With entering the realm of a museum, non-Western objects have become ethnologised objects, which means autonomous objects to be considered from a Western scholarly perspective — no matter what their initial purpose had been; no matter if they were intended to be conserved at all. As artworks, collected objects have been emptied of their practical value and have been undergoing a process of abstraction: They have been cleaned from the body to which they must be connected to function and to be complete. If we want to fully recognize their identity, objects have to be reattached to the body, they must be given back their material performance in interaction with the body. This is most clear for musical instruments that always seem muted and amputated when being exposed in a vitrine; but when we dismiss our Western habits of viewing and valuating, we understand that it affects any collected object, be it an unfamiliar string instrument, a mug or a bracelet.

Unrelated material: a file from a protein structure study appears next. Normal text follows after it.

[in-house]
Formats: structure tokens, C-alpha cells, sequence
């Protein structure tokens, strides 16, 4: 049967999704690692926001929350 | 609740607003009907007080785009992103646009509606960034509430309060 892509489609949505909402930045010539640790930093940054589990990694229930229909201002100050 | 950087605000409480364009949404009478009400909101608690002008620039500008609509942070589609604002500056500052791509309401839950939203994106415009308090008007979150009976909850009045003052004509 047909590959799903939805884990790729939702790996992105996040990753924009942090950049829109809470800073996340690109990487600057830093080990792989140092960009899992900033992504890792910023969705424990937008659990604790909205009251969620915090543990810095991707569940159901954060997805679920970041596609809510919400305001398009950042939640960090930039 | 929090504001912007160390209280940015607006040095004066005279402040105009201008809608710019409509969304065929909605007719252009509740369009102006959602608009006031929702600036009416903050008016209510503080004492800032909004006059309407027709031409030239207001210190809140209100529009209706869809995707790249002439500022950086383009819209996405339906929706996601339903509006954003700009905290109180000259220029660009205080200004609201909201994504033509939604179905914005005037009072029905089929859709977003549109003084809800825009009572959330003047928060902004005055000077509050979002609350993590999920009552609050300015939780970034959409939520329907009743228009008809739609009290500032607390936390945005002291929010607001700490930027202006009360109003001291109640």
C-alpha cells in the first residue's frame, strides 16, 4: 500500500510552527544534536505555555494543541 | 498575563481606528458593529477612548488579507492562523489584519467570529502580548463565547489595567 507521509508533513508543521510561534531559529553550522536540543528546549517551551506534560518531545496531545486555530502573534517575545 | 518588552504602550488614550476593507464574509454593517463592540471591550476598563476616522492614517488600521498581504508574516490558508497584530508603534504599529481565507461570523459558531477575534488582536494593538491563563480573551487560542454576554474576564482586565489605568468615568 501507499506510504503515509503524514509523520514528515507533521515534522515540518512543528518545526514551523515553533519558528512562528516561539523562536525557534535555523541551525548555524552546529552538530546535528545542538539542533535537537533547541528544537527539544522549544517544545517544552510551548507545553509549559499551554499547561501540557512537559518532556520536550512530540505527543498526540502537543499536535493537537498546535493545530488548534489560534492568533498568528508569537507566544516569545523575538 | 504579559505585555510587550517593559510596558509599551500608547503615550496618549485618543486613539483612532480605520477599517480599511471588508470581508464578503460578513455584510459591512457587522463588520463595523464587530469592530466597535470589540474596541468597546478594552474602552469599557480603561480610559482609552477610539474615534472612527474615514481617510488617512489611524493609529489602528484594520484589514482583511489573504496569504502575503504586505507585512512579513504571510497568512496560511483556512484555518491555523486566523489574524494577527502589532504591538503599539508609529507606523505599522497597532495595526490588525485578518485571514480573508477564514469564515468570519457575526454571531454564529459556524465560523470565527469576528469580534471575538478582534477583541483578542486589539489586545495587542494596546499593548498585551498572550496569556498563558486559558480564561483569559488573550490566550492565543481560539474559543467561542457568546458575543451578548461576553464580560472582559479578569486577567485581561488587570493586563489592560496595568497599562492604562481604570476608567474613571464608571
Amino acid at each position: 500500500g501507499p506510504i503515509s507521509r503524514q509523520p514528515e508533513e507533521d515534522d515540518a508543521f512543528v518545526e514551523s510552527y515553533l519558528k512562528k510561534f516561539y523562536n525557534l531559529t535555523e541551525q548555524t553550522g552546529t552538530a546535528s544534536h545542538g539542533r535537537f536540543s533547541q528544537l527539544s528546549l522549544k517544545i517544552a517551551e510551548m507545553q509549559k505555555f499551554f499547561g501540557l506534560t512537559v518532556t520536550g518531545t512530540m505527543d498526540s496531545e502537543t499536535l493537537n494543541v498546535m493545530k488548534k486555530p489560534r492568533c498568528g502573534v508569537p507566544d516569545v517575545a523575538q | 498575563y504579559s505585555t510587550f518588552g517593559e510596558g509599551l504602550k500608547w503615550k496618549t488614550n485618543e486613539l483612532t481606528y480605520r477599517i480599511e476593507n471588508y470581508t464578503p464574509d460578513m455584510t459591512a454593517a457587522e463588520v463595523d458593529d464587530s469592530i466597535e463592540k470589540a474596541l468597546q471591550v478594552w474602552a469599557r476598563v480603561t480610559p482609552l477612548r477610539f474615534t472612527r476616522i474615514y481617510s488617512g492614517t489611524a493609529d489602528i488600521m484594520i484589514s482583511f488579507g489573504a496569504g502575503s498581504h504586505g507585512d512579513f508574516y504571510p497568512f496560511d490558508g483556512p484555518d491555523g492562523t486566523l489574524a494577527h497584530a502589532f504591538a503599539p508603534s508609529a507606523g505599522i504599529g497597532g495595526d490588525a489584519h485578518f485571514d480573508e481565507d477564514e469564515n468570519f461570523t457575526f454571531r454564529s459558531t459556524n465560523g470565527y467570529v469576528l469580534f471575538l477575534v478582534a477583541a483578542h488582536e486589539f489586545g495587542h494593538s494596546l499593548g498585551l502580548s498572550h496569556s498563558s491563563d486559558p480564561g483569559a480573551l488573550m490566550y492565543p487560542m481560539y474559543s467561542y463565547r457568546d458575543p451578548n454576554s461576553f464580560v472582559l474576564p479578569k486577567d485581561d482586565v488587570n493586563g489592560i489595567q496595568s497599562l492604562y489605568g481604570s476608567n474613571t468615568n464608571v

As an extension of the performer’s body, one has to link the objects from ethnographic collections also to the social body of the group they had been taken from. The present corpus of research tries to follow the traces the disappearance of objects has left, and to explore the strategies of repair. By acknowledging the social role of an object, its practical, mythical or authoritative power, we not only comprehend the full meaning of an object, but it will help us to clear cultural misunderstandings that still live on long time after the heyday of colonialism.